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How Millions in America Get Entrenched in Poverty

An inside look at the system that's producing America's growing underclass.

Photo Credit: Nation Books


The following are excerpts from Sasha Abramsky's new book The American Way of Poverty: How the Other Half Still Lives ( Nation Books, 2013): 

In the fall of 2011, with hunger rearing up across America, the large freezer bins at the Port Carbon Food Pantry (PCFP), in the small, gritty, Appalachian town of Pottsville, Pennsylvania, were empty. The shelves next to the freezers were also largely barren. A few boxes of egg noodles provided about the only sign that this was a place in the business of giving out food to those who could no longer afford to buy it. An adjacent room was doing slightly better, displaying stacks of canned fruit, canned corn, beans, and bags of pasta. But, taken as a whole, these were slim pickings. Clients who walked or drove up the hill, the remnants of an unseasonably early snow storm still on the ground, from the center of town to the two-story building were eligible for six to ten days of food, but that food was all they’d be able to get from the pantry for the next two months.

Three years earlier, explained PCFP’s coordinator, Ginny Wallace, the rooms were filled to bursting with food. Then the economy tanked; demand for the free food soared; and at the same time, locals’ ability to donate to the pantry crumbled.

Pottsville, and neighboring communities such as Mechanicsville and Schuylkill, made up a bleak region even in the good times. A onetime coal mining hub, it was a center of labor militancy in the early years of the twentieth century. But in recent decades most of the mines had closed down; many of the jobs that replaced the unionized mine work were low-paying, service-sector ones that provided few benefits. Add into the mix rising unemployment and home foreclosures, and an already precarious situation suddenly got a whole lot worse. “The need has increased and the surplus food given has decreased,” Wallace explained, holding open the lids of the large freezers to emphasize their emptiness. “The only thing in here is frost building up. Three years ago, we used to have to turn down deliveries.”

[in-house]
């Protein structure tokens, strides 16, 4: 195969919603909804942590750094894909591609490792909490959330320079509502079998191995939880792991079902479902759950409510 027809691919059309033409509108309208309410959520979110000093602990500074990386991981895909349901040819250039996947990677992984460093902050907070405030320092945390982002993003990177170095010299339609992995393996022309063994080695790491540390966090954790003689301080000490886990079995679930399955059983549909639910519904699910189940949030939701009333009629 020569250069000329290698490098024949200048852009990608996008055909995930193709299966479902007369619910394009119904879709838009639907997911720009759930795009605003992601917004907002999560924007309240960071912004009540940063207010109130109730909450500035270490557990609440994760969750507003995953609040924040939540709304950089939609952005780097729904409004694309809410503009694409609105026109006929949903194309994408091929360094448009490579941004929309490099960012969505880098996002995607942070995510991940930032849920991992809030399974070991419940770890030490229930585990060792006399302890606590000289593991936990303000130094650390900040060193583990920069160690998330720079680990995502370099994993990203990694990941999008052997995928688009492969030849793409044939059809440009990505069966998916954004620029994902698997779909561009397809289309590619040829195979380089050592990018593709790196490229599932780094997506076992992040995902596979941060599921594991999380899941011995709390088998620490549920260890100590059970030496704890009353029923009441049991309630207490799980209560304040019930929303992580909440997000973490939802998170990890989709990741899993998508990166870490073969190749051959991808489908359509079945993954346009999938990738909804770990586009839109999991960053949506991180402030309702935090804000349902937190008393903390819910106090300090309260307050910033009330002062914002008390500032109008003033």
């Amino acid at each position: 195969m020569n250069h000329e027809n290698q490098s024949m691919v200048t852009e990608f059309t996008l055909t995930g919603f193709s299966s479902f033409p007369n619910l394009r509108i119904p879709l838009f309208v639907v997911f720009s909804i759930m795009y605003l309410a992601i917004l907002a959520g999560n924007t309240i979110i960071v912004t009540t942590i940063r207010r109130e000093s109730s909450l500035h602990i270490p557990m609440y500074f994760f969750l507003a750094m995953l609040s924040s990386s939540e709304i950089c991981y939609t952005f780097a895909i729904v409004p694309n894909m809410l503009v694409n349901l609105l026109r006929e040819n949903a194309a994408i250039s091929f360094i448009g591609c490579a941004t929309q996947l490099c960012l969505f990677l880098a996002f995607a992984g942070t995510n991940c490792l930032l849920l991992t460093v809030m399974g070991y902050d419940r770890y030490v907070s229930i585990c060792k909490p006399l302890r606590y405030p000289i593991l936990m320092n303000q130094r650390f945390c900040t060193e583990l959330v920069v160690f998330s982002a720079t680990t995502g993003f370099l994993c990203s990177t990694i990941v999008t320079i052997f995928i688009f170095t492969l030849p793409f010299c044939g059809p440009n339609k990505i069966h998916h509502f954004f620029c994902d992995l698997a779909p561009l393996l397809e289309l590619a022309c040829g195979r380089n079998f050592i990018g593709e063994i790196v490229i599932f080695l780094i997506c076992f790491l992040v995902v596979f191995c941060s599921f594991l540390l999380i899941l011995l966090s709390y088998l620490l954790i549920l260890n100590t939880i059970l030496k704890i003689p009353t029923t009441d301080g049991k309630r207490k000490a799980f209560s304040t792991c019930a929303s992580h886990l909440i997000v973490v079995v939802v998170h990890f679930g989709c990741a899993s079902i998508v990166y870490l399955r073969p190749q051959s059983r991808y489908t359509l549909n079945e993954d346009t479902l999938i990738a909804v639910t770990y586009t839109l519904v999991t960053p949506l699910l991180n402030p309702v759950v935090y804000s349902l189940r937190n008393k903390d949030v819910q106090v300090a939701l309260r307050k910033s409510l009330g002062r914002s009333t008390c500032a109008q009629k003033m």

Many of the men and women who were helped by food pantries such as this were elderly people on fixed incomes who increasingly found they couldn’t stretch meager monthly checks to pay all their bills, buy all their medicines, and also feed themselves. People such as 86-year-old widow Mary, a onetime factory worker and bookkeeper of Polish immigrant stock, whose $592 Social Security check didn’t come close to covering all her costs. “I manage,” she said flintily. “You’ve got to know how to manage. And if you’re a boozer and a smoker, then you don’t manage. I live according to my means. That’s what life is all about.” Yet despite her pride, Mary, who picked up some additional money helping to care for a 102-year-old woman nearby, recently had had to turn to the pantry for help. “Every time you go to the store or turn around,” she explained, “the bills are higher.”

Other pantry clients were younger, families whose breadwinners lost their jobs during the recession that followed the financial collapse of 2008. Take 53-year-old Luann Prokop, an accountant who was laid off when the local manufacturing company she worked for could no longer stay afloat as an independent business and was taken over, and restructured, by a multinational corporation. “I had to apply for food stamps. Money was really tight. By the grace of God I was able to hold onto my house, but I did have to apply for two deferments during the two years I was on unemployment. I became more introverted, especially after getting rejected [from jobs she’d applied for] over and over and over again. I had a good, solid background; I have fabulous references. I couldn’t understand why. It was a difficult, dark period.”

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